The restaurant/museum, its rock and roll exhibit and its parking lot occupy the entire block bounded by West Ontario Street to the north, West Ohio Street to the south, North LaSalle Street to the west and North Clark Street to the east in the River North neighborhood of the Near North Side community area. The building is situated near several other theme restaurants. It is across the street (Clark Street) from the Hard Rock Cafe and the Rainforest Cafe.
Rock and roll exhibitEdit
When the building had its Rock N Roll theme, the display of rock and roll memorabilia focused mainly on Elvis Presley in an exhibit in a separate structure on the same lot. The exhibit included a set of The Beatles statues reminiscent of their Abbey Road album cover. In December 2017, the museum underwent a two-fold renovation. It embarked on compliance with a company-wide modernization of stores to include self-order kiosks and table service. Additionally, the museum endeavored to remove its rock n roll nostalgia.
On August 8, 2018, the building opened with 19,000 square feet (1,800 m2) of space on a single floor, which was 5,000 square feet (460 m2) smaller than the previous two-floor structure. The building is regarded as the Chicago Flagship of McDonald's and ushers in the pro-green era of McDonald's with over 1000 solar panels, apple trees, arugula, broccoli, kale, and native grasses on the green roof as it seeks Leadership in Energy and Environmental Design platinum status recognition. The exterior eschews emphasis on the corporate red and golden colors and the interior is upgraded for modern commerce: ordering kiosks, table service and use of the mobile app. The company had moved its corporate headquarters from Oak Brook to the nearby Fulton-Randolph Market District of the Near West Side in Chicago in June 2018.
- Chang, Rita (July 12, 2004). "Rock 'n' Roll McD's faces facelift". Crain Chicago Business. Crain Communications, Inc. Archived from the original on March 8, 2006. Retrieved April 30, 2007. Cite uses deprecated parameter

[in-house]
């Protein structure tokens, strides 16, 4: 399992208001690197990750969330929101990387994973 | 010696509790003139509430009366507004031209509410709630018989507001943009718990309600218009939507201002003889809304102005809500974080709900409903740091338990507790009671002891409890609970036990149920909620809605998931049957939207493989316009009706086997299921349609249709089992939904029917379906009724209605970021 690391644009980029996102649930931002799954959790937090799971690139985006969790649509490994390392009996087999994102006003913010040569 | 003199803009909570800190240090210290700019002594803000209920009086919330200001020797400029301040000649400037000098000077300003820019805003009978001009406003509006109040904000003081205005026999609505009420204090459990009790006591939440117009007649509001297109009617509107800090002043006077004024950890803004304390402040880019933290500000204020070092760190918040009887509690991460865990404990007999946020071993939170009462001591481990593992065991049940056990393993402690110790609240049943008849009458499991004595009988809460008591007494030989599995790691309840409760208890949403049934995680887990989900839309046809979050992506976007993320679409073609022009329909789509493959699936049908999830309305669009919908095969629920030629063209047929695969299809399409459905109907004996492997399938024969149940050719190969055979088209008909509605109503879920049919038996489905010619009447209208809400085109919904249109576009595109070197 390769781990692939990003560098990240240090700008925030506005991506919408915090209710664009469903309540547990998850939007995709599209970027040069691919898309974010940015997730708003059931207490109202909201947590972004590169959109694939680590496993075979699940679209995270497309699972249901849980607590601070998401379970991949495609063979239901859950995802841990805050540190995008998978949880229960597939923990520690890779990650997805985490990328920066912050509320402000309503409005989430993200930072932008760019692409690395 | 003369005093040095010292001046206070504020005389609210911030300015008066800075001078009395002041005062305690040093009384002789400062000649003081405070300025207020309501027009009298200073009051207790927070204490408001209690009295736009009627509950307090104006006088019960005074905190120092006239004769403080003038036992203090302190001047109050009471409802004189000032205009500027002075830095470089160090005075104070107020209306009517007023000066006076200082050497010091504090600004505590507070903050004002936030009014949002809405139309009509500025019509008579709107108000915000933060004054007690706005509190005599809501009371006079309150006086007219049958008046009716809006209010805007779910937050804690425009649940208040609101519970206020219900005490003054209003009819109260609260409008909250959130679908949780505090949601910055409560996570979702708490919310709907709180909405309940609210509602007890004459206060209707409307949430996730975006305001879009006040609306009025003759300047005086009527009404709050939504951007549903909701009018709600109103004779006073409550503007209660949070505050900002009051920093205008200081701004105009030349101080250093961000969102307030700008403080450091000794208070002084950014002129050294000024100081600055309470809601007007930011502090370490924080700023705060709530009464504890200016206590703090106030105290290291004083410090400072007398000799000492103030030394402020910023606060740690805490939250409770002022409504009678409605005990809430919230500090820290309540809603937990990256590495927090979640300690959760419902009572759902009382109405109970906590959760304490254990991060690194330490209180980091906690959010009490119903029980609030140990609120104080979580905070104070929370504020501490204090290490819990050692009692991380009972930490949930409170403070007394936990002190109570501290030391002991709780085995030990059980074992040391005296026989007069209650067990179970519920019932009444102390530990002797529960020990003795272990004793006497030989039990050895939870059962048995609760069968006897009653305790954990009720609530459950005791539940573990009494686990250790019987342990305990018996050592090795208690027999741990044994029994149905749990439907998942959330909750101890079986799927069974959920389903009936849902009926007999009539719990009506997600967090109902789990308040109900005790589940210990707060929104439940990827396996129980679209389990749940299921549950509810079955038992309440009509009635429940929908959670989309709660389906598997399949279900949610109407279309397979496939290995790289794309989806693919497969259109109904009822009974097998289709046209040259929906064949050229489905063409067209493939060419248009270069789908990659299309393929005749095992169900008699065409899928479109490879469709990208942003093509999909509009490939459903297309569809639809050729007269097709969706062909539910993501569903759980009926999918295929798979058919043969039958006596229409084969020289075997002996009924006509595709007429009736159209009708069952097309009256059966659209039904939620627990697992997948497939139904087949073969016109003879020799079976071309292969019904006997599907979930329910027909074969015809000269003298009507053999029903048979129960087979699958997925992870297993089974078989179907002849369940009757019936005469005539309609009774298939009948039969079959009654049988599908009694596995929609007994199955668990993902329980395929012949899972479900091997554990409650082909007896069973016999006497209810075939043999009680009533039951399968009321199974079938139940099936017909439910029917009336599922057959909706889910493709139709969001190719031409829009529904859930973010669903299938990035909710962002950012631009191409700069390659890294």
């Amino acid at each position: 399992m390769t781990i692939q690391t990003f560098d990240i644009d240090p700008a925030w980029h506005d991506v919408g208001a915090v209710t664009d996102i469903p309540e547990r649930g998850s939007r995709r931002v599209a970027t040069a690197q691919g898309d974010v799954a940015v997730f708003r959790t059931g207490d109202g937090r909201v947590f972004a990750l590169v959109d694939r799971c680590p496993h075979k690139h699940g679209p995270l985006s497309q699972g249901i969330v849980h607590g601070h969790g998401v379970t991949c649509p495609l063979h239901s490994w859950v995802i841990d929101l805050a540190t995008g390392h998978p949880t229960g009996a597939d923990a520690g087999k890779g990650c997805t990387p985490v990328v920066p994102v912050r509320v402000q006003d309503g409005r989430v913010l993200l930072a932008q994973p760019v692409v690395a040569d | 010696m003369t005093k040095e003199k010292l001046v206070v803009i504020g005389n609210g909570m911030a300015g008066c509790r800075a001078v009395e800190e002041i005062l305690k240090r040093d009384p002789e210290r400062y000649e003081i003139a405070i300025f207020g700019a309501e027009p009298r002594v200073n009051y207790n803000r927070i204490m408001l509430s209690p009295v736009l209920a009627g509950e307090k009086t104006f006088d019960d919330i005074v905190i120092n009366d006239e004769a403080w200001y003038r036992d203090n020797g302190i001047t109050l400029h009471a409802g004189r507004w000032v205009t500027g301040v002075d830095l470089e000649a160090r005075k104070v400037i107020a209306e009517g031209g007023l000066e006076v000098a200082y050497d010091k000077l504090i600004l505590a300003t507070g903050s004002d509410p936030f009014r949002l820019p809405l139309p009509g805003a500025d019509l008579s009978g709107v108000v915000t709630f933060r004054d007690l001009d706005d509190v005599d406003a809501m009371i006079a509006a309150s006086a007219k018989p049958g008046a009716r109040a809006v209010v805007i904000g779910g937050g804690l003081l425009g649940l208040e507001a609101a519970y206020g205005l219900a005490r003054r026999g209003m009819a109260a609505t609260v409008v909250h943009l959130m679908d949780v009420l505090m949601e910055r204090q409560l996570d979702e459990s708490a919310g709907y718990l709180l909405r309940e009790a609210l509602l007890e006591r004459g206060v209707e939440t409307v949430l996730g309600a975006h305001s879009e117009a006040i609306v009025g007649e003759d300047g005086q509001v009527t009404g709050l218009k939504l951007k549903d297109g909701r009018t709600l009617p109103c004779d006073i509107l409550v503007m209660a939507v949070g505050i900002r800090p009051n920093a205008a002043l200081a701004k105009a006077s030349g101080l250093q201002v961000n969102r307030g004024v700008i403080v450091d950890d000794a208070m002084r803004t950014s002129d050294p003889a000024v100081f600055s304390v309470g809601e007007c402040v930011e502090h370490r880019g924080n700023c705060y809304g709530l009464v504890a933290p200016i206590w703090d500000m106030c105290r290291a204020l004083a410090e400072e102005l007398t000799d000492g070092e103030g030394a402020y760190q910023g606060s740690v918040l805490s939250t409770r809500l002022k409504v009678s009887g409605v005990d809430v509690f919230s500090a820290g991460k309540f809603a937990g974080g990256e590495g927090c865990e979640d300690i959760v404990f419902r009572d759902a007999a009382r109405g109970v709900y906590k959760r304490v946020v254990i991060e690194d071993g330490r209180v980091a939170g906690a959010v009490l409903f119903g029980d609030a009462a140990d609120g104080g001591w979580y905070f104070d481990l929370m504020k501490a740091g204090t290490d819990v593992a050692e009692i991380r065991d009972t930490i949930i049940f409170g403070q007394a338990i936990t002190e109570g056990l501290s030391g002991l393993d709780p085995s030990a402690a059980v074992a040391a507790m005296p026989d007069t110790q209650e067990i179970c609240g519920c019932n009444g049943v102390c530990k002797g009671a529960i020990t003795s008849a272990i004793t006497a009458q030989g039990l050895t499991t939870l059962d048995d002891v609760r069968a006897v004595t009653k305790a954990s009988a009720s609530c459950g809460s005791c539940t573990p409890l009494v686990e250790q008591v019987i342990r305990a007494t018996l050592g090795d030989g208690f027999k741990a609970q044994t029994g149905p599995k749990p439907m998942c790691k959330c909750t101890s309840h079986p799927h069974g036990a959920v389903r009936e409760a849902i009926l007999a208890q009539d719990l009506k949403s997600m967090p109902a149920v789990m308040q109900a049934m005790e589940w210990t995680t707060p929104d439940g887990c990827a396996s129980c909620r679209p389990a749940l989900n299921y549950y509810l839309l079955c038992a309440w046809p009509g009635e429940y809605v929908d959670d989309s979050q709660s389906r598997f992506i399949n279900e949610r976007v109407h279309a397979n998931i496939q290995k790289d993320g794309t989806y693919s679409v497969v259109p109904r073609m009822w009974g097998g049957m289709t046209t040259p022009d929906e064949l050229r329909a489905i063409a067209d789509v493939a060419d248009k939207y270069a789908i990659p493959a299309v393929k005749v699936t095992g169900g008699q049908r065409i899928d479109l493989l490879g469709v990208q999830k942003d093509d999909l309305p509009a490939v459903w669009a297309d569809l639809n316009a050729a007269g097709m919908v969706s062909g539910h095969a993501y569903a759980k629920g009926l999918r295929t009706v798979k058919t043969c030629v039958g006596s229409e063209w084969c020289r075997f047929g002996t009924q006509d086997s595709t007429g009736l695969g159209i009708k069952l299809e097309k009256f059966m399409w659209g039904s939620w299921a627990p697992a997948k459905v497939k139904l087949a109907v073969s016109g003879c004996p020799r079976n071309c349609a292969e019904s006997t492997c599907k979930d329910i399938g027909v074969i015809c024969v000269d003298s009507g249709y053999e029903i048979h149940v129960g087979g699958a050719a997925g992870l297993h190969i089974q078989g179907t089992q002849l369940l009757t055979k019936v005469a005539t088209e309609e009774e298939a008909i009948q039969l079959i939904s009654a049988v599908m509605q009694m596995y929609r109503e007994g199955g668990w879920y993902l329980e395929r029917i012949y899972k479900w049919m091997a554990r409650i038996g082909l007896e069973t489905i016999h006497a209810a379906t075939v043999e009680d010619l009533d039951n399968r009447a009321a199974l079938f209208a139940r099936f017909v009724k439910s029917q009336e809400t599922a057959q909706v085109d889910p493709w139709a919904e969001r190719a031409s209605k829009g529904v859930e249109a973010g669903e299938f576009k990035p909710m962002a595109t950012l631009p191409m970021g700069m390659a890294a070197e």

- Piskorski, Stan (October 1993). "Rockin' the night away". Sales and Marketing Management. ProQuest Information and Learning Company. Retrieved April 15, 2007.
- Garber, Amy (April 4, 2005). "Golden Arches ready to celebrate Golden Anniversary". Nation's Restaurant News. ProQuest Information and Learning Company. Retrieved April 15, 2007.
- Kamin, Blair (August 9, 2018). "Column: McDonald's new River North restaurant: Not ketchup-red or mustard-yellow, but green — and not quite cooked". Chicago Tribune. Retrieved August 10, 2018.
- Schmeltzer, John (April 10, 2005). "McDonald's new downtown site gets ready for party; Latest design is a far cry from the modest first restaurant opened by Ray Kroc 50 years ago". Chicago Tribune. ProQuest Information and Learning Company. p. 1. Retrieved April 15, 2007.
- Chicago’s Rock ‘N’ Roll McDonald’s is Closing to Ditch the Music Theme: Big renovations are coming Ashok Selvam, Eater.com, December 14, 2017
- River North’s Rock ‘N’ Roll McDonald’s tapped for futuristic makeover The flagship fast food restaurant will trade its kitschy decor for a modern design Jay Koziarz, Curbed.com, January 30, 2018
- Former Rock 'n' Roll McDonald's gets new eco-friendly look from riverwalk architect Greg Trotter, Chicago Tribune, January 30, 2018
- Nieves, Angel (April 20, 2005). "Rock 'N Roll McDonald's reopens". The Phoenix. Retrieved January 11, 2007.[dead link]
- Becker, Lynn (2006). "Schlock Corridor - Chicago's Rock 'n Roll McDonald's". Retrieved January 11, 2007.
- "Past, Present, Future: Coming together in new flagship's design". Nation's Restaurant News. ProQuest Information and Learning Company. 2005. Retrieved April 15, 2007.
- "The Original Rock 'N Roll McDonald's". Citysearch.com. 2006. Retrieved January 11, 2007.
- "Massive arches". Chicago Tribune. ProQuest Information and Learning Company. February 19, 2005. p. 28. Retrieved April 15, 2007.
- "Wesley Willis Biography". Alternative Tentacles. Archived from the original on April 19, 2006. Retrieved August 13, 2009. Cite uses deprecated parameter
- "Super Size Me [Soundtrack]". Retrieved June 17, 2010.
- Trotter, Greg (December 15, 2017). "Chicago's Rock 'n' Roll McDonald's to close for remodeling, ditch rock theme". Chicago Tribune. Retrieved December 27, 2017.
- Hilburg, Jonathan (August 9, 2018). "The Rock 'N' Roll McDonald's replacement opens in Chicago". The Architecture Newspaper. Retrieved August 10, 2018.